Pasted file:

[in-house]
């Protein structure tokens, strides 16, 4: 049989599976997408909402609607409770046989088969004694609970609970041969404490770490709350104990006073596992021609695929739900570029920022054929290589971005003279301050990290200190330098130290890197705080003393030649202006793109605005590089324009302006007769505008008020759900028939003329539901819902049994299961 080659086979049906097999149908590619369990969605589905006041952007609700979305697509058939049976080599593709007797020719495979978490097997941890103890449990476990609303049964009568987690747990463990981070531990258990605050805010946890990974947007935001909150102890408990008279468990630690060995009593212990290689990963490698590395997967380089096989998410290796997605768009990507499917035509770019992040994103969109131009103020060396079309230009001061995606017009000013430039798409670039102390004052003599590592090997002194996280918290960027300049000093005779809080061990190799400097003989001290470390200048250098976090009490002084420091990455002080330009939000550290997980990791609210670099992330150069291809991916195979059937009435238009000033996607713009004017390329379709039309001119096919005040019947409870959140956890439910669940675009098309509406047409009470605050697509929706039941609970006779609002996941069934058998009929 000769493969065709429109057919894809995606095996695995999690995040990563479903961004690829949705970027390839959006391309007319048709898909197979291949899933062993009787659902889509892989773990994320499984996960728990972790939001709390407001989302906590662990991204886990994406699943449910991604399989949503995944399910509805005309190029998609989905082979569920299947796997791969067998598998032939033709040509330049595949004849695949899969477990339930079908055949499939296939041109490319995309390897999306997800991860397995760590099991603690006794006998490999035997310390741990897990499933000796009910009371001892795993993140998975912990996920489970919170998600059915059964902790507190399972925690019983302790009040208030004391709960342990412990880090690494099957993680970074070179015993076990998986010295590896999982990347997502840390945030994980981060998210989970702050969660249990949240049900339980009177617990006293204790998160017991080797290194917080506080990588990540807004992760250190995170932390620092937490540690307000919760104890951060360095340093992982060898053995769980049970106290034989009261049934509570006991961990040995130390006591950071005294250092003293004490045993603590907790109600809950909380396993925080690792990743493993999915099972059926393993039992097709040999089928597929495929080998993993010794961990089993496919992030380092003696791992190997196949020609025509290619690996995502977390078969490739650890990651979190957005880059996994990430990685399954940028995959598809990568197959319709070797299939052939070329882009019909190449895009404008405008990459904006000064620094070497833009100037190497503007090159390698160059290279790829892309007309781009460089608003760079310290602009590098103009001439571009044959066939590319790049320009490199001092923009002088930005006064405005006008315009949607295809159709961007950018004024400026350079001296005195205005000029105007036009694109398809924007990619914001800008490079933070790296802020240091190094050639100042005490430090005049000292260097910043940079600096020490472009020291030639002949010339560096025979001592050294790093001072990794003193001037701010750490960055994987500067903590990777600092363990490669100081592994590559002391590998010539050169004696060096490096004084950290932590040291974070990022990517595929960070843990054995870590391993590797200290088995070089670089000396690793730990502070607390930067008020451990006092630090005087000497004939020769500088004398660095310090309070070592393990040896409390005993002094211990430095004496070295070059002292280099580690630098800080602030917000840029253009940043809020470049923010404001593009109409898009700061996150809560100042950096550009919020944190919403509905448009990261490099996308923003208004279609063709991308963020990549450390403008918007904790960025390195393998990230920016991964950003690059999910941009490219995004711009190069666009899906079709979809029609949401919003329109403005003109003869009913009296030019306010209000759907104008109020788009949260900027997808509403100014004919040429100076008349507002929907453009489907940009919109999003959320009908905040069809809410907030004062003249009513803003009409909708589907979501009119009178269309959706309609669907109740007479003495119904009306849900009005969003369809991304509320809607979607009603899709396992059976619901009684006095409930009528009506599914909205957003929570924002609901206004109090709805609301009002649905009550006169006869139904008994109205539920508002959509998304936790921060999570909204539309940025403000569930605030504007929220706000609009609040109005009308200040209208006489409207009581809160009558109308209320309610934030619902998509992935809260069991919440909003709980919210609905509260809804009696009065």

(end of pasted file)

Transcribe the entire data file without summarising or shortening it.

[in-house]
């Protein structure tokens, strides 16, 4: 049989599976997408909402609607409770046989088969004694609970609970041969404490770490709350104990006073596992021609695929739900570029920022054929290589971005003279301050990290200190330098130290890197705080003393030649202006793109605005590089324009302006007769505008008020759900028939003329539901819902049994299961 080659086979049906097999149908590619369990969605589905006041952007609700979305697509058939049976080599593709007797020719495979978490097997941890103890449990476990609303049964009568987690747990463990981070531990258990605050805010946890990974947007935001909150102890408990008279468990630690060995009593212990290689990963490698590395997967380089096989998410290796997605768009990507499917035509770019992040994103969109131009103020060396079309230009001061995606017009000013430039798409670039102390004052003599590592090997002194996280918290960027300049000093005779809080061990190799400097003989001290470390200048250098976090009490002084420091990455002080330009939000550290997980990791609210670099992330150069291809991916195979059937009435238009000033996607713009004017390329379709039309001119096919005040019947409870959140956890439910669940675009098309509406047409009470605050697509929706039941609970006779609002996941069934058998009929 000769493969065709429109057919894809995606095996695995999690995040990563479903961004690829949705970027390839959006391309007319048709898909197979291949899933062993009787659902889509892989773990994320499984996960728990972790939001709390407001989302906590662990991204886990994406699943449910991604399989949503995944399910509805005309190029998609989905082979569920299947796997791969067998598998032939033709040509330049595949004849695949899969477990339930079908055949499939296939041109490319995309390897999306997800991860397995760590099991603690006794006998490999035997310390741990897990499933000796009910009371001892795993993140998975912990996920489970919170998600059915059964902790507190399972925690019983302790009040208030004391709960342990412990880090690494099957993680970074070179015993076990998986010295590896999982990347997502840390945030994980981060998210989970702050969660249990949240049900339980009177617990006293204790998160017991080797290194917080506080990588990540807004992760250190995170932390620092937490540690307000919760104890951060360095340093992982060898053995769980049970106290034989009261049934509570006991961990040995130390006591950071005294250092003293004490045993603590907790109600809950909380396993925080690792990743493993999915099972059926393993039992097709040999089928597929495929080998993993010794961990089993496919992030380092003696791992190997196949020609025509290619690996995502977390078969490739650890990651979190957005880059996994990430990685399954940028995959598809990568197959319709070797299939052939070329882009019909190449895009404008405008990459904006000064620094070497833009100037190497503007090159390698160059290279790829892309007309781009460089608003760079310290602009590098103009001439571009044959066939590319790049320009490199001092923009002088930005006064405005006008315009949607295809159709961007950018004024400026350079001296005195205005000029105007036009694109398809924007990619914001800008490079933070790296802020240091190094050639100042005490430090005049000292260097910043940079600096020490472009020291030639002949010339560096025979001592050294790093001072990794003193001037701010750490960055994987500067903590990777600092363990490669100081592994590559002391590998010539050169004696060096490096004084950290932590040291974070990022990517595929960070843990054995870590391993590797200290088995070089670089000396690793730990502070607390930067008020451990006092630090005087000497004939020769500088004398660095310090309070070592393990040896409390005993002094211990430095004496070295070059002292280099580690630098800080602030917000840029253009940043809020470049923010404001593009109409898009700061996150809560100042950096550009919020944190919403509905448009990261490099996308923003208004279609063709991308963020990549450390403008918007904790960025390195393998990230920016991964950003690059999910941009490219995004711009190069666009899906079709979809029609949401919003329109403005003109003869009913009296030019306010209000759907104008109020788009949260900027997808509403100014004919040429100076008349507002929907453009489907940009919109999003959320009908905040069809809410907030004062003249009513803003009409909708589907979501009119009178269309959706309609669907109740007479003495119904009306849900009005969003369809991304509320809607979607009603899709396992059976619901009684006095409930009528009506599914909205957003929570924002609901206004109090709805609301009002649905009550006169006869139904008994109205539920508002959509998304936790921060999570909204539309940025403000569930605030504007929220706000609009609040109005009308200040209208006489409207009581809160009558109308209320309610934030619902998509992935809260069991919440909003709980919210609905509260809804009696009065």